Running my own communications business is a new endeavor. I’ve worked for other people – other companies – for my entire career; so while I’m used to talking about “we” meaning “my company,” it’s novel for me to discuss “we” meaning “I.”
Several weeks ago, I was taken aback when a neighbor asked what kind of business I’m in. After an embarrassing amount of hemming, hawing and clearing my throat, I managed to tell her I’m in organizational communication. To this she replied, “So you, like, write newsletters?” Yikes. It was at that moment that I decided I needed a good elevator speech.
Driving consensus about your company’s “elevator speech” is an effective way to drive engagement and build a shared identity.
I’m an above-average writer, but this job called for more than just writing skill; I needed marketing expertise. Fortunately, I have a friend who is in that business. I decided to enlist her help in thinking this through. What is the Betty Henry Communications (BHC) elevator speech? Or, to her way of thinking, what is the BHC brand positioning statement?
Lucky for me, Linda Stephens knows her stuff. We spent only an hour or so on the telephone, with Linda asking all the right questions. Essentially, I explained to her that
- I thought “making the complicated simple” was my life’s work,
- my target audience would be companies that had a large enough workforce that it would make economic sense to hire me and
- BHC would be a good choice for customers because I have high expertise and low overhead.
Linda felt she had enough information to take a stab at the first draft.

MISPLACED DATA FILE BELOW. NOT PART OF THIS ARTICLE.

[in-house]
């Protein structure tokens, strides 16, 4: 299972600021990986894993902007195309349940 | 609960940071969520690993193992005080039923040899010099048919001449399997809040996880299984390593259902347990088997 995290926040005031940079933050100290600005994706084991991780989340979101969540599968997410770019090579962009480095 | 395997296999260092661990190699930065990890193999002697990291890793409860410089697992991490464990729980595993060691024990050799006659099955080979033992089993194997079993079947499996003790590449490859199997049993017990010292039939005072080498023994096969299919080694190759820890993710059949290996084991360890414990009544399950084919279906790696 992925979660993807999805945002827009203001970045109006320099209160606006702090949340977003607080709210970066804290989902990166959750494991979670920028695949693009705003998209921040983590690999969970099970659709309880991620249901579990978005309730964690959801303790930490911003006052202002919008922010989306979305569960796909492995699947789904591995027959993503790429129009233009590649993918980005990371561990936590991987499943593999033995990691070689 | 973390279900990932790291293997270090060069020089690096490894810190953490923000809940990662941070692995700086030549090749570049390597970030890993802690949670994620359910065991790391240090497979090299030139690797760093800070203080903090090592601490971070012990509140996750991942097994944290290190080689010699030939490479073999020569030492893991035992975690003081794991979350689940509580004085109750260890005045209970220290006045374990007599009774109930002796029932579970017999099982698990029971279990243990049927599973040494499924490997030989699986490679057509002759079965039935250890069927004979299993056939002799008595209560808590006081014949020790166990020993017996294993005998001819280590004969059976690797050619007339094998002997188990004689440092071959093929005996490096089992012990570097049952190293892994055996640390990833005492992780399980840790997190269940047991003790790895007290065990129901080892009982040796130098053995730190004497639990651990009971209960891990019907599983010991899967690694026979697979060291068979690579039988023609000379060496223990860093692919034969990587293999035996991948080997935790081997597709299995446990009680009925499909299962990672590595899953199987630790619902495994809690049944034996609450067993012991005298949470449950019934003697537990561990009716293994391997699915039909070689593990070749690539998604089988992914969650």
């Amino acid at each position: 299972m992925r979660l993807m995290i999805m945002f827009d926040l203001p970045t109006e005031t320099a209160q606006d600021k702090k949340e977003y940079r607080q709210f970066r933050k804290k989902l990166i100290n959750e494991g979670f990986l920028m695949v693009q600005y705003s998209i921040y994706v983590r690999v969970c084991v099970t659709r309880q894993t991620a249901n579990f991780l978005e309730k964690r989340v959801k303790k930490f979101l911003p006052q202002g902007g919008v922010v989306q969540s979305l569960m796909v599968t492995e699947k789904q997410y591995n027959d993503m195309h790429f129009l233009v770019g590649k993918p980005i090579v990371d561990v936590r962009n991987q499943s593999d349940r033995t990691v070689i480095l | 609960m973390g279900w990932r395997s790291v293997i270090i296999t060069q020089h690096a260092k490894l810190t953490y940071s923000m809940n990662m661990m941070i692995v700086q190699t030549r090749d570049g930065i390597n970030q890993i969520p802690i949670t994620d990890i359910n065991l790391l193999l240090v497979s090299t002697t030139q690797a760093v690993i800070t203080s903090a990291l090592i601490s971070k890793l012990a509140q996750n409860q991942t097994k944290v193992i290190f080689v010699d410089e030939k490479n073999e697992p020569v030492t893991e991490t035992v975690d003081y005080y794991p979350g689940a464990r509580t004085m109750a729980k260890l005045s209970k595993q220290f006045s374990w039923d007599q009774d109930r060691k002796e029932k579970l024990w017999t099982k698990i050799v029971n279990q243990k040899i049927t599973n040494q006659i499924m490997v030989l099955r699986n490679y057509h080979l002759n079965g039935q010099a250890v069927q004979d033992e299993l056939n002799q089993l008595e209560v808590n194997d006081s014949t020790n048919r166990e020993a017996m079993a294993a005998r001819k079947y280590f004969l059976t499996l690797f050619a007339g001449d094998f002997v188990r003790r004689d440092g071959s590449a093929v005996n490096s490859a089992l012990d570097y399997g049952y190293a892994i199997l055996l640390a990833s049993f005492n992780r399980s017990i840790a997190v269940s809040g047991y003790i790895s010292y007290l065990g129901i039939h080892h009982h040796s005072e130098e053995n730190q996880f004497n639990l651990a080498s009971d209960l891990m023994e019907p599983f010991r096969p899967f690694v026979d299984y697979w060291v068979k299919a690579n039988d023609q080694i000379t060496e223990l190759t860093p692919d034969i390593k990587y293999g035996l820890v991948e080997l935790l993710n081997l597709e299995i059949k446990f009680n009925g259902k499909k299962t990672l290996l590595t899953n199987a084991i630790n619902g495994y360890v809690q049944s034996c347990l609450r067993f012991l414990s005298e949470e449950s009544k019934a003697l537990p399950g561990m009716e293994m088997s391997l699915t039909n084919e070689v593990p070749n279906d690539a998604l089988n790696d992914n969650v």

Now here’s the reason it makes sense to hire someone who knows what she’s doing: Linda came back to me a week later with an explanation of how she approached this – the formula she used – and of how she applied it to me.
The basic formula: For [target audience], [brand name] is the [frame of reference] that delivers [benefit/point of difference] because only [brand name] is [reason to believe].
The formula as Linda applied it to me: For senior level executives at large companies, Betty Henry is the communications consultant who delivers executive-level communication strategy, implementation and measurement services because only Betty Henry quickly provides adept message refinement that makes complex strategies simple to authentically and creatively engage stakeholders.
Admittedly, this is a mouthful, and not something I would likely say to someone. We worked further to massage and refine it. But, the discussion helped me focus – in a way that I hadn’t previously – on the work I want to do, who I want to do it with and what value I can uniquely provide.
Why am I telling you this? Because I believe my experience can be translated into your employee communications program. When someone asks your employees what they do, do they have an articulate answer? With a little encouragement, employees can be powerful brand ambassadors. Driving consensus about your company’s “elevator speech” is an effective and creative way to drive engagement and build a shared identity.
Does your company have an elevator speech? Do your employees know it?